A brief look at the Brambell Report & the Five Freedoms

After the release of a book called Animal Machines - the New Factory Farming Industry by Ruth Harrison in 1964, British Parliament set up the Brambell Enquiry to address the public's concerns regarding animal welfare.

"Examine the conditions in which livestock are kept under systems of intensive husbandry and to advise whether standards ought to be set in the interests of welfare, and if so what they should be." Brambell, 1965.

The Brambell report was devised in 1965 and was very influential in terms of animal welfare awareness.


The report stated that some of the intensive livestock practices should be banned by law such as keeping poultry on slats or wire and tethering sows. Standards for other ways of farming were advised such as giving enough space to animals. They

advised that animals should be able to get up, lie down, turn around, stretch their legs and move around without difficulty.


The Brambell Report is responsible for the "Five Freedoms", which are a framework to analyse animal welfare.


The Five Freedoms



  1. Freedom from hunger and thirst. In a practical sense, you should make sure that animals in your care have enough access to freshwater, a good diet that is nutritious and natural for their species.

  2. Freedom for discomfort. Ask yourself, do your animals have protection from the weather, adequate shelter, a safe, comfortable bed to lie down comfortably? Do they have a place to get away from rain and bad weather or the heat of the sun and flies on a hot day? Even pets kept indoors who are left alone are sensitive to temperature. If the heating is left on, do they have somewhere they can go to keep cool? It is about seeing the situation from the animals perspective to ensure the best welfare in all settings.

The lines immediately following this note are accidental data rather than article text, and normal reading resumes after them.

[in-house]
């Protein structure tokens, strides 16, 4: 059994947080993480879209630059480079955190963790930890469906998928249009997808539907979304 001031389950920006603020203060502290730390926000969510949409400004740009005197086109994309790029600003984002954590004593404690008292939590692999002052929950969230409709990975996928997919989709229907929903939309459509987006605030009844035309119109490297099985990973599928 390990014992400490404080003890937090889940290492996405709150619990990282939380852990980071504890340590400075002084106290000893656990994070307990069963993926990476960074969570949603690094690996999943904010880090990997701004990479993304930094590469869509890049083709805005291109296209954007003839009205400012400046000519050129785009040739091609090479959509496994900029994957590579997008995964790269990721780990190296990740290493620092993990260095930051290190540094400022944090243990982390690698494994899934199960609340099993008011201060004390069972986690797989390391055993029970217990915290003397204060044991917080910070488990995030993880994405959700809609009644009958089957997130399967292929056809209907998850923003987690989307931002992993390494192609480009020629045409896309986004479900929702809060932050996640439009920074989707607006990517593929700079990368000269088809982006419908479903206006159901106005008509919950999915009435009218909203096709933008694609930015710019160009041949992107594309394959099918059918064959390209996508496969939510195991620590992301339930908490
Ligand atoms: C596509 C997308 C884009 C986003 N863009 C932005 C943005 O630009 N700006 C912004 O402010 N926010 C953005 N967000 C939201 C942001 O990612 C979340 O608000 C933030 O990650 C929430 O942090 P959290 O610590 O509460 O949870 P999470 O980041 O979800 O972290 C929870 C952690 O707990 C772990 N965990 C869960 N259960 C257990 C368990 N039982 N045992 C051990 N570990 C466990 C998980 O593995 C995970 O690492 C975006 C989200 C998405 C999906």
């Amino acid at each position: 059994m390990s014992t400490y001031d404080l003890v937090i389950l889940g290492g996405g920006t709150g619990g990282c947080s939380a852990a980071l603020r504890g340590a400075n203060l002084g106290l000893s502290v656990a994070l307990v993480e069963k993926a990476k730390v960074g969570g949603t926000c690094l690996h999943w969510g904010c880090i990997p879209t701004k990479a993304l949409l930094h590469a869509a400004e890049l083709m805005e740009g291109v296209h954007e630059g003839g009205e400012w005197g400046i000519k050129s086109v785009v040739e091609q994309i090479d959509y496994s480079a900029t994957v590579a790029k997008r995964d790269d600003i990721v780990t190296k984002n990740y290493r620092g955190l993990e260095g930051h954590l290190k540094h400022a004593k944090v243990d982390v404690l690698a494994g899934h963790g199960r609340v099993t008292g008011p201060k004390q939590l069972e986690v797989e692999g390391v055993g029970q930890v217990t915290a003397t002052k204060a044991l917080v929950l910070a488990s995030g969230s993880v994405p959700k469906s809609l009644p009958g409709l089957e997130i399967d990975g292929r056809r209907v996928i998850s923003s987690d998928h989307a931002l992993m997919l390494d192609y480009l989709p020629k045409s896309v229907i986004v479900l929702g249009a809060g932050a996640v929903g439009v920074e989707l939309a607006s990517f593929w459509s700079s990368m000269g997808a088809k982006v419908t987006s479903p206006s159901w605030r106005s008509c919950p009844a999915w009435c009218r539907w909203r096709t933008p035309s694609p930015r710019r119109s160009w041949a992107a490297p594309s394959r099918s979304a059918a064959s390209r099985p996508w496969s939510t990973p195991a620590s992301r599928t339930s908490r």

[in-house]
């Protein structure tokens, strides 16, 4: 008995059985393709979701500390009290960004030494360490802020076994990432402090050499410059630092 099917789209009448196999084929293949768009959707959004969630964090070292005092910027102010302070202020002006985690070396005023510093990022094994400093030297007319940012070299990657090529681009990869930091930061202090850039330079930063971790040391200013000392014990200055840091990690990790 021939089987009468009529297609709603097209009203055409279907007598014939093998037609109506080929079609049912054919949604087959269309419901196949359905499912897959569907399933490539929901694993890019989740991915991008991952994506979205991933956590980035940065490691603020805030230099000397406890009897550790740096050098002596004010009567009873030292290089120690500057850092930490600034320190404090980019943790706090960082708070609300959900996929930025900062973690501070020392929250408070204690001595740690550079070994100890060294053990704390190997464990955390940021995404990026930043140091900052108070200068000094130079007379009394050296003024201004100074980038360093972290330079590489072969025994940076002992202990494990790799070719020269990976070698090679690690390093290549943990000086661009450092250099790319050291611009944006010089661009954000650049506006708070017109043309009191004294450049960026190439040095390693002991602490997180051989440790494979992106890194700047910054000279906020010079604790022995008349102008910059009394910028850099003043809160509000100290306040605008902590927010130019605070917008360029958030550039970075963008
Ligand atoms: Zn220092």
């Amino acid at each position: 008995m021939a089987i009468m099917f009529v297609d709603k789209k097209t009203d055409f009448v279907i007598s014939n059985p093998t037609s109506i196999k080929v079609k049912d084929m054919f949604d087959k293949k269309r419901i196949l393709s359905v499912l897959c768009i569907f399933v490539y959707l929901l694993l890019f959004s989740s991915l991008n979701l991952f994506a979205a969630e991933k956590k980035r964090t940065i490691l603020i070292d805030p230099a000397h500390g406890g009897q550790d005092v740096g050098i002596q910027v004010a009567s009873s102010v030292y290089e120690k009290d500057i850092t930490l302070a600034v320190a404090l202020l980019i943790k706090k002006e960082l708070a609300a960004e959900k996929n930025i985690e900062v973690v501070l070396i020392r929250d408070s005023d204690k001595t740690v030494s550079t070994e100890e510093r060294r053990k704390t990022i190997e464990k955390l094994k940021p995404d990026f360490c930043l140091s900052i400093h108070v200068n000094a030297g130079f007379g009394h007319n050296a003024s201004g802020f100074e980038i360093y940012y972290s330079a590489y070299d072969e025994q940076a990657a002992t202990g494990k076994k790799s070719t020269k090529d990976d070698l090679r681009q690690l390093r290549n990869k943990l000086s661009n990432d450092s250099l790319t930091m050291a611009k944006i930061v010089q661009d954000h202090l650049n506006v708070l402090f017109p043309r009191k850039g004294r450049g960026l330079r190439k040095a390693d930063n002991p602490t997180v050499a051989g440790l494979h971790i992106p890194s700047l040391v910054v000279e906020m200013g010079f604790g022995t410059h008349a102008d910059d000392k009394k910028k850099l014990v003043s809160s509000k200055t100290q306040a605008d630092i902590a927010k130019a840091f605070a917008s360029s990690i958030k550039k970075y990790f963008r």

3. Freedom from pain, injury or disease. It is important that you take steps to prevent disease occurring, such as anthelmintics to prevent parasites etc. It is also important that animals receive rapid diagnosis and treatment for any injuries or illnesses they have.

  4. Freedom to express natural behaviours. Herd animals and animals who are social need company. Ensuring that animals have enough space, exercise and mental stimulation for their species are important for their welfare.

  5. Freedom from fear and distress. It is important to the animal that they are not taken away from their mothers too young and have learned to socialise. It is also important that any treatments or environments they experience are not going to cause too much stress.